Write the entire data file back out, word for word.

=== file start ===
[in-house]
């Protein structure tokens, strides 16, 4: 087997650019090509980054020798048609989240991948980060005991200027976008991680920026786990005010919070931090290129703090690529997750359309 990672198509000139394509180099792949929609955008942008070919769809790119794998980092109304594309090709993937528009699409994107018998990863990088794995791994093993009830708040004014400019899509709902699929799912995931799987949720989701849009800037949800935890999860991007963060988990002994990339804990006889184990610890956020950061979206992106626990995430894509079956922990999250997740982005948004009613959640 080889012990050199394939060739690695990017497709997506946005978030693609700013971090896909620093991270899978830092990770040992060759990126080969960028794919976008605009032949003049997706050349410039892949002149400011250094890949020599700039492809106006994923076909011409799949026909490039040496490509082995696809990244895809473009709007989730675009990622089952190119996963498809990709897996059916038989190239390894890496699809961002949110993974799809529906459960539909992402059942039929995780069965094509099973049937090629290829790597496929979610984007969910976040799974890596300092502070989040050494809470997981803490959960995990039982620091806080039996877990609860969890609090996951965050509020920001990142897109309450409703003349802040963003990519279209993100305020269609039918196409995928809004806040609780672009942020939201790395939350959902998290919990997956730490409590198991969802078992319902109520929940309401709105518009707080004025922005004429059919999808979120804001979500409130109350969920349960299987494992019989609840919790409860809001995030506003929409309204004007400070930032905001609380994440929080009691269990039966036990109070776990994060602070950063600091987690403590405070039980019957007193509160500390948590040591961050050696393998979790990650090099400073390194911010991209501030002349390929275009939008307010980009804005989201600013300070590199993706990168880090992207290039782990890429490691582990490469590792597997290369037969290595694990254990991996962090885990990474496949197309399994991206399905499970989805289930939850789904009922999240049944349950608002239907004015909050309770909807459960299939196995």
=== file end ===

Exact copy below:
[in-house]
């Protein structure tokens, strides 16, 4: 087997650019090509980054020798048609989240991948980060005991200027976008991680920026786990005010919070931090290129703090690529997750359309 990672198509000139394509180099792949929609955008942008070919769809790119794998980092109304594309090709993937528009699409994107018998990863990088794995791994093993009830708040004014400019899509709902699929799912995931799987949720989701849009800037949800935890999860991007963060988990002994990339804990006889184990610890956020950061979206992106626990995430894509079956922990999250997740982005948004009613959640 080889012990050199394939060739690695990017497709997506946005978030693609700013971090896909620093991270899978830092990770040992060759990126080969960028794919976008605009032949003049997706050349410039892949002149400011250094890949020599700039492809106006994923076909011409799949026909490039040496490509082995696809990244895809473009709007989730675009990622089952190119996963498809990709897996059916038989190239390894890496699809961002949110993974799809529906459960539909992402059942039929995780069965094509099973049937090629290829790597496929979610984007969910976040799974890596300092502070989040050494809470997981803490959960995990039982620091806080039996877990609860969890609090996951965050509020920001990142897109309450409703003349802040963003990519279209993100305020269609039918196409995928809004806040609780672009942020939201790395939350959902998290919990997956730490409590198991969802078992319902109520929940309401709105518009707080004025922005004429059919999808979120804001979500409130109350969920349960299987494992019989609840919790409860809001995030506003929409309204004007400070930032905001609380994440929080009691269990039966036990109070776990994060602070950063600091987690403590405070039980019957007193509160500390948590040591961050050696393998979790990650090099400073390194911010991209501030002349390929275009939008307010980009804005989201600013300070590199993706990168880090992207290039782990890429490691582990490469590792597997290369037969290595694990254990991996962090885990990474496949197309399994991206399905499970989805289930939850789904009922999240049944349950608002239907004015909050309770909807459960299939196995």